The Enlightened one

I recently read my professor’s blog… ‘What are Words Worth’.
Well, really, what are words worth? We use ‘sorry’, ‘thank you’, ‘love you’ so often that they seem to have lost their essence. It seems as though they are said mechanically. Sometimes we utter things that magnify a minuscule problem. For instance, one might say ‘I think I have amnesia’, or ‘I am dyslexic when it comes to Math’ (when they really mean that they don’t like a particular subject) or even ‘I’m being tortured.’ Hyperbole? Not so much. Annoying? Very much so.

Do we even think before uttering such statements? Do we even know the impact words (can) have? Do we know that while words can transport us to a world of untold happiness, it can also wound, wound deeply. I have been thinking about the word torture for a long time now.

What do people mean when they say, ‘I’m being tortured’? Are they conscious of the fact that perfectly capable people like themselves are playing the helpless, hapless victims? Are they aware of the weight that simple word carries?

Another word that carries a lot of weight in terms of negativity is ‘hate‘. I have always thought hatred to be something beneath me. I couldn’t possibly dislike anyone so much as to hate them. But, then again, words. It all comes back to words. Can someone hurt you so deeply that the only way to deal with that pain would be to hate? Once the hate is gone, you know it is pain you are dealing with. Pain that comes from a place of love.

Sometimes hatred comes from a place of just hurt. For instance, say you had a friend who came home often, had coffee your mom made, and then one day, suppose, a tiff brought her home and when your mom tries sorting it out, she acts as if your mom is about to assault her. How do you react? Remember that your mom did not treat you and the friend differently.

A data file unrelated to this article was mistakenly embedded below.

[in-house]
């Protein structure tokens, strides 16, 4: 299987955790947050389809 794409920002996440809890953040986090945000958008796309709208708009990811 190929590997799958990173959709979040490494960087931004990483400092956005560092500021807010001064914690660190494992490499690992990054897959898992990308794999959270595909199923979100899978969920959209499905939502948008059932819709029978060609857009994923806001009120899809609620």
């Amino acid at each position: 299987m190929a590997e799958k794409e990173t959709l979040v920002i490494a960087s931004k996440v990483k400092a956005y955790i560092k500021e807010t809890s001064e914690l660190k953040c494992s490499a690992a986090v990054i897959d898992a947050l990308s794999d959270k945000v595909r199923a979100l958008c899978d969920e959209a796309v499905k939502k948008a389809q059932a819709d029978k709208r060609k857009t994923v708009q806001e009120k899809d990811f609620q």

What’s the point though? Feeling ‘hurt’ is a choice you make. You can choose to be happy irrespective of the words thrown at you. Gautama once said that he would never think of harsh words thrown at him as directed at him. When you don’t own it, when you don’t accept it, they bounce off you. He chooses not to feel angry/hurt on account of anyone.

Well, only if we all were as enlightened as the ‘Illuminated One’, we sure would be happy.

For now I shall contemplate on the word ‘forgiveness’. Does forgiveness include forgetting? Is that even possible? Once burnt, twice shy. So what happens when you forget only to be embroiled in a similar situation again? So remember, but, forgive? Is that forgiveness?

‘Forgive, not forget’ after all?


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